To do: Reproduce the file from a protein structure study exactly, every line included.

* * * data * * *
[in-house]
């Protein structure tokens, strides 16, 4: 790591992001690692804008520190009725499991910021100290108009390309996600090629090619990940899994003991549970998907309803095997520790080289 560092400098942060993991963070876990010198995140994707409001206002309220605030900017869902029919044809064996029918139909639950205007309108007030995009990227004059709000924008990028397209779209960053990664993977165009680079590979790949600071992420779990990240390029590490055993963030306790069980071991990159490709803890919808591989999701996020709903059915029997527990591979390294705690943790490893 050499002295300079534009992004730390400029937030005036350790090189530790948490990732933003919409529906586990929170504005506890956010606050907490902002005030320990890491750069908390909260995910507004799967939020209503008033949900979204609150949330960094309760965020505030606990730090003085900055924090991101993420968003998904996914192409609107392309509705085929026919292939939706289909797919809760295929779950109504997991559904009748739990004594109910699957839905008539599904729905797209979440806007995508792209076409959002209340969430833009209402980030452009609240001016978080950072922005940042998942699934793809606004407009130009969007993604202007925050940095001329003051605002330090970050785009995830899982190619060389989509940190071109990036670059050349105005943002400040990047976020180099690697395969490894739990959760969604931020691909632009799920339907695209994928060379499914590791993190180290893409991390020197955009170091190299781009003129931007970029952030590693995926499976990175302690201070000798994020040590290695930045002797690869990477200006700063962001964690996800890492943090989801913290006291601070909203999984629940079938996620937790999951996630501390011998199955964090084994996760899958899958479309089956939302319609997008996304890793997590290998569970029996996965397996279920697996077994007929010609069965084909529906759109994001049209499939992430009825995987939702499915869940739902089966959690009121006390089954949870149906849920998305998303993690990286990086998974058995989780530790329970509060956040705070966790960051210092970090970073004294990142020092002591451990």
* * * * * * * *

[in-house]
């Protein structure tokens, strides 16, 4: 790591992001690692804008520190009725499991910021100290108009390309996600090629090619990940899994003991549970998907309803095997520790080289 560092400098942060993991963070876990010198995140994707409001206002309220605030900017869902029919044809064996029918139909639950205007309108007030995009990227004059709000924008990028397209779209960053990664993977165009680079590979790949600071992420779990990240390029590490055993963030306790069980071991990159490709803890919808591989999701996020709903059915029997527990591979390294705690943790490893 050499002295300079534009992004730390400029937030005036350790090189530790948490990732933003919409529906586990929170504005506890956010606050907490902002005030320990890491750069908390909260995910507004799967939020209503008033949900979204609150949330960094309760965020505030606990730090003085900055924090991101993420968003998904996914192409609107392309509705085929026919292939939706289909797919809760295929779950109504997991559904009748739990004594109910699957839905008539599904729905797209979440806007995508792209076409959002209340969430833009209402980030452009609240001016978080950072922005940042998942699934793809606004407009130009969007993604202007925050940095001329003051605002330090970050785009995830899982190619060389989509940190071109990036670059050349105005943002400040990047976020180099690697395969490894739990959760969604931020691909632009799920339907695209994928060379499914590791993190180290893409991390020197955009170091190299781009003129931007970029952030590693995926499976990175302690201070000798994020040590290695930045002797690869990477200006700063962001964690996800890492943090989801913290006291601070909203999984629940079938996620937790999951996630501390011998199955964090084994996760899958899958479309089956939302319609997008996304890793997590290998569970029996996965397996279920697996077994007929010609069965084909529906759109994001049209499939992430009825995987939702499915869940739902089966959690009121006390089954949870149906849920998305998303993690990286990086998974058995989780530790329970509060956040705070966790960051210092970090970073004294990142020092002591451990």